“Take this,” said Father Christmas, handing Alice another black cube (though this one being a great deal smaller than the first). “If you need me, you can use it to call.” Lifting the reins, shouting, “Rarr, rarr,” he guided the sleigh up and away. Alice watched as the nine galloping reindeer whisked the old man high into the early morning sky. He was gone.
After placing the cube safely into her coat pocket, Alice approached the silent figure. Straining to see its face (there were so many layers of torn and tattered clothing surrounding it), Alice said, “Good morning, my name is Alice, and I am pleased to make your acquaintance.”
It said nothing; the figure, its head lowered, remained eerily silent.
Undaunted, Alice repeated, “Good morning, my name is Alice, and I am plea–,” Alice froze in fright, for the creature had raised its head.
Staggering away, coughing, heaving with fright, from the terrible visage that she had seen – a skull and bones, that she had supposed to be human, Alice dove a hand into her coat pocket, trying to find the cube that she been given only minutes earlier. As her trembling fingers caught hold of it, and she withdrew the cube from her coat pocket, Alice began wishing so much for the old man’s speedy return.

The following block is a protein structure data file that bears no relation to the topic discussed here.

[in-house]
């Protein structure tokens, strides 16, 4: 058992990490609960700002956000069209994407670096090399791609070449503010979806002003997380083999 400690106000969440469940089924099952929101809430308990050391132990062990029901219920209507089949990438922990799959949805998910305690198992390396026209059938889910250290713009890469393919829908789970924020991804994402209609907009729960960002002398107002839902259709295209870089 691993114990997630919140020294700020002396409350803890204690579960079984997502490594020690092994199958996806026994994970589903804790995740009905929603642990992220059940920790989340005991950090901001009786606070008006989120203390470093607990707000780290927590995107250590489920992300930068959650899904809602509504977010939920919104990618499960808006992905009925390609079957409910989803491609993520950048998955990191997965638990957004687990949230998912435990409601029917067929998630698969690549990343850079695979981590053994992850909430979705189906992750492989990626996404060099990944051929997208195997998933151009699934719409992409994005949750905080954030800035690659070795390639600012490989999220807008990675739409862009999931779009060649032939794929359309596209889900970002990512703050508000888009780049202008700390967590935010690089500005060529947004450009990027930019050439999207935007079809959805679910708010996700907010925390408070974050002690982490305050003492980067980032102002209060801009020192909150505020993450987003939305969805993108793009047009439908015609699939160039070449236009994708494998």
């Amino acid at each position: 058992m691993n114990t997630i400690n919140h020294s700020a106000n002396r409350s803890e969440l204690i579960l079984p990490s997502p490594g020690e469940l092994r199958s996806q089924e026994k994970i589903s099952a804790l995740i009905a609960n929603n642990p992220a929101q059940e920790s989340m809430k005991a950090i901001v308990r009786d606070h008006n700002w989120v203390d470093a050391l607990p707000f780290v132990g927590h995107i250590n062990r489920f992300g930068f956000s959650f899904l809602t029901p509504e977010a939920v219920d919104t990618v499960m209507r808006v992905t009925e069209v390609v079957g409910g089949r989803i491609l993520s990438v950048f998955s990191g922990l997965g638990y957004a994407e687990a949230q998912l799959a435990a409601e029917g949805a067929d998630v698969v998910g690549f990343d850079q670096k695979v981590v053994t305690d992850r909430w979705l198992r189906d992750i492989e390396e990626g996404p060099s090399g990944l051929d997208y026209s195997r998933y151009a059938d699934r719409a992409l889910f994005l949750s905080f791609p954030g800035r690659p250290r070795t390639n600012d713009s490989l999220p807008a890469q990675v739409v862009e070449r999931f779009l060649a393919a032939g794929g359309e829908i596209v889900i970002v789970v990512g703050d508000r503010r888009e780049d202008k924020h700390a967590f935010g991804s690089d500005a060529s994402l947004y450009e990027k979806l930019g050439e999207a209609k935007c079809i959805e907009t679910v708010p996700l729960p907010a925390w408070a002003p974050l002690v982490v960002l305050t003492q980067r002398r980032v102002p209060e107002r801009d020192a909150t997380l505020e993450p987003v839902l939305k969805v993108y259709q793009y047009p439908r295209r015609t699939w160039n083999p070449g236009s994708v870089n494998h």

She heard nothing; she saw nothing in the rapidly lightening sky, as all the while the brooding figure, slowly lifting its bony arm and even bonier fingers to where its lips should have been, whispered, “Wait…”
“Wait?” Alice whispered, afraid.
Whispering again, it said, “Wait…” Alice watched in horror as it pointed its bony arm and fingers ahead of them, into the heavily falling snow.
“What are you?” she asked, yet afraid to hear its reply.
Barely audible, it said, “I am Death…”
“Death?” Alice whispered, shuffling away, in her growing fear.
“Yes, Death,” it replied, “but also Life…”
Now this confused poor Alice, and she began to wonder whether the terrifying figure might perhaps be only a figment of that overactive imagination her parents were so fond of telling her she had. Having said that, the figure remained stubbornly present, so guessing that it had to be real, she plucked up enough courage to ask, “How can you possibly be both Life and Death, when the two things are such opposites?”
The figure, its breathing laboured, its bony arm outstretched, showing the way forward, said nothing else, it just glided away from her.
“Do you want me to follow you?” Alice asked quizzically. “I thought I was supposed to wait!”
Without answering her, without saying a single word, the figure continued on its way, through near whiteout conditions, and Alice obediently followed.